The cork was barely off the champagne on New Year’s Eve 2019 before a crowd of eager candidates began their 2020 presidential election stampede.
Among the most high-profile Trump challengers are Senator Elizabeth Warren, who announced that she had formally launched her presidential exploratory committee in a video to supporters released on December 31.
Mitt Romney waited until January 2, the day before his swearing-in as the new Republican Senator from Utah, to blast Donald Trump in a Washington Post op-ed widely seen as a move to position himself as the voice of anti-Trump Republicans and a potential challenger in the Republican presidential primary.
Another anti-Trumper, Ohio’s departing Republican Governor John Kasich, had already declared that he is “very seriously” considering a dark-horse primary challenge against Trump.
On the Democratic side, the field is getting crowded, with more than thirty candidates reportedly considering presidential bids. Among them: Senator Cory Booker of New Jersey, Senator Kamala Harris of California, Senator Bernie Sanders, former Vice President Joe Biden, and departing U.S. Representative Beto O’Rourke, who lost a close Senate race against Ted Cruz in Texas but became a national celebrity.
Senator Sherrod Brown of Ohio, and Senator Amy Klobuchar of Minnesota are also considering runs. (More on their developing campaigns to come in future posts.)
From Sanders to Warren to Brown to O’Rourke, it’s a notably populist field.
One exception is Cory Booker, the only candidate so far to have a super PAC launched to support his 2020 presidential campaign. Booker, as mayor of Newark, accepted $100 million from Mark Zuckerberg to “fix” the Newark public schools, and supported a disastrous plan to close schools, hand the district over to charter-school operators, disempower teachers unions and the local school board, all without improving outcomes for children.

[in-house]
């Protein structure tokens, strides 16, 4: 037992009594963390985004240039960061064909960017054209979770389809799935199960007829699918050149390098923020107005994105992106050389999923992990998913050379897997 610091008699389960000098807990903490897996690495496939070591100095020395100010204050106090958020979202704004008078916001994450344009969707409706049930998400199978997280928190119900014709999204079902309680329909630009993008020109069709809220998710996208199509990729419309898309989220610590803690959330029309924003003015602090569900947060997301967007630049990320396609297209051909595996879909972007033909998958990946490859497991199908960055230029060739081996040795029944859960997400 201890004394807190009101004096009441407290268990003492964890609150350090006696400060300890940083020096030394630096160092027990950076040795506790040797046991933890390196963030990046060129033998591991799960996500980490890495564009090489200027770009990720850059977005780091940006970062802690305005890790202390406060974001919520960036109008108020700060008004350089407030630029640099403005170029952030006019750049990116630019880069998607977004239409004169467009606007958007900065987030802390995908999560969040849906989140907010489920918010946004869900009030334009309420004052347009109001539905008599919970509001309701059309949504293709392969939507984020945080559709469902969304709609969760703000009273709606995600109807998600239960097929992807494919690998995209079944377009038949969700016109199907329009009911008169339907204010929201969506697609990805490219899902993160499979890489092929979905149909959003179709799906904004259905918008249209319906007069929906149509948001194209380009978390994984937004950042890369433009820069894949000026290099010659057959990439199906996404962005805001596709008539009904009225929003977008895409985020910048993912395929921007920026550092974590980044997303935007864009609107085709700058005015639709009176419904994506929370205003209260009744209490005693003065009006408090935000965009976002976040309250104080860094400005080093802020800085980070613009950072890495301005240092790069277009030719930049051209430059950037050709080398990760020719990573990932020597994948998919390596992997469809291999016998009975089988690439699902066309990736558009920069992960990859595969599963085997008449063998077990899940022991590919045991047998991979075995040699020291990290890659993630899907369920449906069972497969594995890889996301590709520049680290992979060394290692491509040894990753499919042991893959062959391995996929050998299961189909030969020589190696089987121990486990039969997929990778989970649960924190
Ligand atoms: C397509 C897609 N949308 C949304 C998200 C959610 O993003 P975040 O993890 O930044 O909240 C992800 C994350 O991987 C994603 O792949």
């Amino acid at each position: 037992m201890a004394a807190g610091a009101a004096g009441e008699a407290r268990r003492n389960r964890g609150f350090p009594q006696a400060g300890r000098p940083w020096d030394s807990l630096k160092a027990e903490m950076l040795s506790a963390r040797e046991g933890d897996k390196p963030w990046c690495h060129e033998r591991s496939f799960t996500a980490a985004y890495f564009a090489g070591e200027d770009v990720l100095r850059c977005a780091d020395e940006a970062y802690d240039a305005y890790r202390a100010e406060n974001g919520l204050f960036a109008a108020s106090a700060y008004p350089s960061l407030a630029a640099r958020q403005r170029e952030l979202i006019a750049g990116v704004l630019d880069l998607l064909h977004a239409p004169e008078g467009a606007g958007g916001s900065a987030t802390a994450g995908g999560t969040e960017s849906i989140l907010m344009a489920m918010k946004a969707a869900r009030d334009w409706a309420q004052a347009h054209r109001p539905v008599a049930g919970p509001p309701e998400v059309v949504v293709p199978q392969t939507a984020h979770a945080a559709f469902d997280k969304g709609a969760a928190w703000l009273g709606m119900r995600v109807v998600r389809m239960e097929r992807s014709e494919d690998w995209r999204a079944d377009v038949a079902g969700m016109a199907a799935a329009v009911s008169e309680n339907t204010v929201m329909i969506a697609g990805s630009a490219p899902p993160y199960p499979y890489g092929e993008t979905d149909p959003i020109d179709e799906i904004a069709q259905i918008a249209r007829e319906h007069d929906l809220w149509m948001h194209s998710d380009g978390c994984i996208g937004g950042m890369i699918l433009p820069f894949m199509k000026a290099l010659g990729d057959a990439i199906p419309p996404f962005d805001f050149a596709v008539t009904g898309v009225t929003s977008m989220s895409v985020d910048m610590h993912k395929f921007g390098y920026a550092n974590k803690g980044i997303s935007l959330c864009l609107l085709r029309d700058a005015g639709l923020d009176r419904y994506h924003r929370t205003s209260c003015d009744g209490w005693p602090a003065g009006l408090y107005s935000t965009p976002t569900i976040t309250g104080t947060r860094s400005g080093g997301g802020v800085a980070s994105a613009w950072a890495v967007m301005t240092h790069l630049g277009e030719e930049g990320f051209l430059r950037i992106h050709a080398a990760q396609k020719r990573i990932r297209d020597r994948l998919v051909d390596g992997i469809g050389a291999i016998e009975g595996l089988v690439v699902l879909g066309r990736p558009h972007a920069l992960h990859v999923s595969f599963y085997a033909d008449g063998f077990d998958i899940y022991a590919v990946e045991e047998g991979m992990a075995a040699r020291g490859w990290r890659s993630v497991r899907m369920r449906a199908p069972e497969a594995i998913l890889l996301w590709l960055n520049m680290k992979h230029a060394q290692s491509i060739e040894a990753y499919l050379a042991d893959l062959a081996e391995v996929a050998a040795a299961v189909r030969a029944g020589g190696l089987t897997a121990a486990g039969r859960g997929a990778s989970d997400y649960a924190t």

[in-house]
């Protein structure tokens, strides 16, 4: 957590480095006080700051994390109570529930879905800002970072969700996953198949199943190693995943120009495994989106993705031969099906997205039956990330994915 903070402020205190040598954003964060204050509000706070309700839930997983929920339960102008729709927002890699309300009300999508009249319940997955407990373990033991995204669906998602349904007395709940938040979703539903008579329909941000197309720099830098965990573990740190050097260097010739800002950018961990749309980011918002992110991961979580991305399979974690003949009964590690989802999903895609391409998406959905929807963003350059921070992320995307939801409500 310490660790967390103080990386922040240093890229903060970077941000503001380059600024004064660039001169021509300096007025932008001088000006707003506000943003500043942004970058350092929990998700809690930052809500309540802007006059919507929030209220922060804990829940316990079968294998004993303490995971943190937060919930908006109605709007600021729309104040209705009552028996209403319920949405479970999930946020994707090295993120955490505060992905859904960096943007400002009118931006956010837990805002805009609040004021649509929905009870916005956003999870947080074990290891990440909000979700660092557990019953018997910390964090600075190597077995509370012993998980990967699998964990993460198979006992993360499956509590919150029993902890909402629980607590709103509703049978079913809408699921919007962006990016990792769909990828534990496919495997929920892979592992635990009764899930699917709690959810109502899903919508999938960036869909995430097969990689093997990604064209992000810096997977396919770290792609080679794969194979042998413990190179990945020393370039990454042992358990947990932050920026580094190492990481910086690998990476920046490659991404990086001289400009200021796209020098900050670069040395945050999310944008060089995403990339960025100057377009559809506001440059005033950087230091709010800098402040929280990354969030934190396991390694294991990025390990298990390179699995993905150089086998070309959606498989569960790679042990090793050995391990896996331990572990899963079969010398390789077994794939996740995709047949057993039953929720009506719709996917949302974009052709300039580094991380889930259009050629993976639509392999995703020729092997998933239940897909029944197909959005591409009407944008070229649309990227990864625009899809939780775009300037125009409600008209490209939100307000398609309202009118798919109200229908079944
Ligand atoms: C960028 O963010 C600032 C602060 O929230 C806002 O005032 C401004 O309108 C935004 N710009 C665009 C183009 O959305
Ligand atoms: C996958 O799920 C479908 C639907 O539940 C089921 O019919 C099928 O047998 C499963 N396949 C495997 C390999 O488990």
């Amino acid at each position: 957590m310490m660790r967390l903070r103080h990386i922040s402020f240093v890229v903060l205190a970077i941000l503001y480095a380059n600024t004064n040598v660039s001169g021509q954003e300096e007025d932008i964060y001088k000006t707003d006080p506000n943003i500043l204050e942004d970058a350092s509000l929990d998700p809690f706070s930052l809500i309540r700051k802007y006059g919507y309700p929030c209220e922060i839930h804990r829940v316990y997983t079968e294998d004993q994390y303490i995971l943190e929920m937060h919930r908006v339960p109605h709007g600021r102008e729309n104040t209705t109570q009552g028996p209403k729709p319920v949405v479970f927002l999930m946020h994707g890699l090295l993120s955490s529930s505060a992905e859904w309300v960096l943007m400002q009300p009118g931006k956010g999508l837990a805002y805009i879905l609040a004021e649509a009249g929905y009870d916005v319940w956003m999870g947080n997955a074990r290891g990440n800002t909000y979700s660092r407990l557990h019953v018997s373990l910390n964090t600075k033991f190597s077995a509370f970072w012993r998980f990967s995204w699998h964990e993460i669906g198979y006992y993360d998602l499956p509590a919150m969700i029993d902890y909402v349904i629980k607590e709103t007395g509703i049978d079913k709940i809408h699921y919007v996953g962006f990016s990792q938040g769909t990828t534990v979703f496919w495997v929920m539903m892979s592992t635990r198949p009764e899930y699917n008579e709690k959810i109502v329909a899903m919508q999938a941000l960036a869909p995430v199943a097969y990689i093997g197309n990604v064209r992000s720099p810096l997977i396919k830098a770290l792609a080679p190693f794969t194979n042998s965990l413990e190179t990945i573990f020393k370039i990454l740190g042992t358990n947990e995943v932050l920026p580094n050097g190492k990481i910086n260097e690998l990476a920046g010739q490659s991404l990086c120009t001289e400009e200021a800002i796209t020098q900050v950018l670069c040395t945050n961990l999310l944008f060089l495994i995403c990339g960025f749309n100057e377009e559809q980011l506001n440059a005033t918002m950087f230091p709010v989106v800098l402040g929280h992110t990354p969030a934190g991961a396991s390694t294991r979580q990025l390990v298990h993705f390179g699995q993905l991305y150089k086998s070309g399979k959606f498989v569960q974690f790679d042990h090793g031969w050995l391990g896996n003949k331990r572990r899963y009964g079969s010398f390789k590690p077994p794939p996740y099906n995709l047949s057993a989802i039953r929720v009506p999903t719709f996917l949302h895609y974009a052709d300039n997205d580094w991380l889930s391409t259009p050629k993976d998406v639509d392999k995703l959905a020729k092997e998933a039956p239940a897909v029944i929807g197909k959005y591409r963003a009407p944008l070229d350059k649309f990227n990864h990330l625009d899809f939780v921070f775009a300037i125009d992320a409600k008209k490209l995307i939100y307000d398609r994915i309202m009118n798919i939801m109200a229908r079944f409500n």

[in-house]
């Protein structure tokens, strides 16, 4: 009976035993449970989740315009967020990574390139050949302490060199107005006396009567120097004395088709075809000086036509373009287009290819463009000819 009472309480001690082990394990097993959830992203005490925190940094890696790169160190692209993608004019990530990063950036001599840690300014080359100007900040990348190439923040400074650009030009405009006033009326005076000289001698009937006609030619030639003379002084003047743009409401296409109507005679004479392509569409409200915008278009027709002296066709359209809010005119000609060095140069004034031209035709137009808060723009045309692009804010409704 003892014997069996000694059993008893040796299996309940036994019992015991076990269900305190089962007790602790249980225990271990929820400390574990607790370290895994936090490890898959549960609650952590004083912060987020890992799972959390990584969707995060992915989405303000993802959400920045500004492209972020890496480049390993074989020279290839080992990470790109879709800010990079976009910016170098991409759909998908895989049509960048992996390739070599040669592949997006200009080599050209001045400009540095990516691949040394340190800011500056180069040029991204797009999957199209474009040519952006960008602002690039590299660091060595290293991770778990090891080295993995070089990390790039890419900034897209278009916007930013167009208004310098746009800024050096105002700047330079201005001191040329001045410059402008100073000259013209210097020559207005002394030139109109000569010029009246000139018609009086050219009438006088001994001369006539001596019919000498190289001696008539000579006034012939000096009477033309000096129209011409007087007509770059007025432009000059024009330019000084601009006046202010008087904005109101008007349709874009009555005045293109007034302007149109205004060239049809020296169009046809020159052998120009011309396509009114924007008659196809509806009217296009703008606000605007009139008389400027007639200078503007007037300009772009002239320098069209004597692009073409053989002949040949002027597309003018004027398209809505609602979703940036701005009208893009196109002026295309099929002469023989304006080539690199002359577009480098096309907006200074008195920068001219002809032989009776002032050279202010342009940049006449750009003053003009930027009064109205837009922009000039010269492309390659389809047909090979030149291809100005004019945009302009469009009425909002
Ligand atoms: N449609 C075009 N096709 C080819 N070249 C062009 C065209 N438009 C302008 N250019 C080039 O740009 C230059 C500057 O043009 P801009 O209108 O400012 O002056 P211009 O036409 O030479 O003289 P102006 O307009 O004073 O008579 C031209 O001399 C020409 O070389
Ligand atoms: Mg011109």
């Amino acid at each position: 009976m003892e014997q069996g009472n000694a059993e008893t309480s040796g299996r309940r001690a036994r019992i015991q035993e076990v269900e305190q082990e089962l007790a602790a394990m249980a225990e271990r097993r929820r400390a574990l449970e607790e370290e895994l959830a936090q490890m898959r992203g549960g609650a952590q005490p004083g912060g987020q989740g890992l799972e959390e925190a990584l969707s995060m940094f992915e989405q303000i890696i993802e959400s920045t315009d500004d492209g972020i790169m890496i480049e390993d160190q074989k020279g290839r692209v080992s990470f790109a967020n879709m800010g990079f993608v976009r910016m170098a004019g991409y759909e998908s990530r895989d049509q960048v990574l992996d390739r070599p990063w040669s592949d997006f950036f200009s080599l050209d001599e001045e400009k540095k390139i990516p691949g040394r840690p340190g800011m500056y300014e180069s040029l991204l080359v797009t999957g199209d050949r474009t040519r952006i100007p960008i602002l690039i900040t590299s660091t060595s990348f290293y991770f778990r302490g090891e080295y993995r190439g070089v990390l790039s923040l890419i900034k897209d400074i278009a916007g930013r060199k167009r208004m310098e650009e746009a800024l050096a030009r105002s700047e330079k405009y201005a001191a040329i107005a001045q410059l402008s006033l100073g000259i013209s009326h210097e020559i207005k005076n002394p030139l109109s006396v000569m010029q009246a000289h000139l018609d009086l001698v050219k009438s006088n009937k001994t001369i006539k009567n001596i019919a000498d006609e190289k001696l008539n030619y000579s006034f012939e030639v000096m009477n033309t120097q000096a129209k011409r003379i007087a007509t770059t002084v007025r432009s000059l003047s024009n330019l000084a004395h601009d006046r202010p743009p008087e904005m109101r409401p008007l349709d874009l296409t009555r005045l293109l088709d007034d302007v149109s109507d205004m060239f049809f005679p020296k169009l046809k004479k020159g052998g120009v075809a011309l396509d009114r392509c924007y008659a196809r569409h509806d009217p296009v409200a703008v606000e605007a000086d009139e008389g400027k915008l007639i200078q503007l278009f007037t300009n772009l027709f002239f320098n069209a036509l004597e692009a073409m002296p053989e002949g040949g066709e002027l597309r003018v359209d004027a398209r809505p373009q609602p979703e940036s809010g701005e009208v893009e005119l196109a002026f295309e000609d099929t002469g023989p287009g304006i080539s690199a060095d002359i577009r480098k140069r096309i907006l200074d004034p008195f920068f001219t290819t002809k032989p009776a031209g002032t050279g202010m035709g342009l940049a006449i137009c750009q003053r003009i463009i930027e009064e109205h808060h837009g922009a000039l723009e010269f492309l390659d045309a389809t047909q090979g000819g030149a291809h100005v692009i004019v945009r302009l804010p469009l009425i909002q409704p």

As the starting gate opens, Elizabeth Warren has leapt forward to position herself as the progressive champion. In her campaign-launch video, Warren declares: “America’s middle-class is under attack. How did we get here? Billionaires and big corporations decided they wanted more of the pie, and they enlisted politicians to cut them a fatter slice. They crippled unions, so no one could stop them, dismantled the financial rules meant to protect us after the Great Depression, and cut their own taxes so they paid less than their secretaries and janitors.”
It’s a pretty good summary of the economic-populist case that drove grassroots enthusiasm for Bernie Sanders in 2016.
And while some people think Warren missed her moment when she let down the supporters who urged her to join the 2016 field, she has spent her time in the Senate accumulating more credibility as a defender of ordinary citizens against Wall Street predators. This included defending her brainchild, the Consumer Financial Protection Bureau, and grilling titans like Wells Fargo CEO Timothy Sloan, who, she pointed out, got rich screwing low-level employees and consumers.
Warren, like Trump, is a lightning rod. Hated by conservatives and bankers, adored by her base, she has already gotten down in the mud with Trump, who nicknamed her “Pocahontas” and baited her into taking an ill-advised DNA test to prove she had Native American blood, which infuriated her allies and fueled her detractors.
Warren, like Trump, is a lightning rod.
Still, if the U.S. economy goes into a steep decline—a distinct possibility in 2019—Warren’s message will seem more relevant than ever.
Certainly, her voice seems more relevant than Mr. 47 percent, Mitt Romney, who, in a leaked video of a 2012 speech to wealthy campaign donors, denounced nearly half of Americans, who, he said, are “dependent upon government, who believe that they are victims, who believe the government has a responsibility to care for them, who believe that they are entitled to health care, to food, to housing . . . .”
Here’s a prediction: Political leaders who believe people are entitled to health care, food, and housing will see their stock rise in the coming year.
In his recent Washington Post oped, Romney denounced Trump’s character, but praised his policy decisions, including cutting corporate taxes, getting rid of “excessive regulation,” and appointing conservative judges.
The battle lines are clear. On with the races.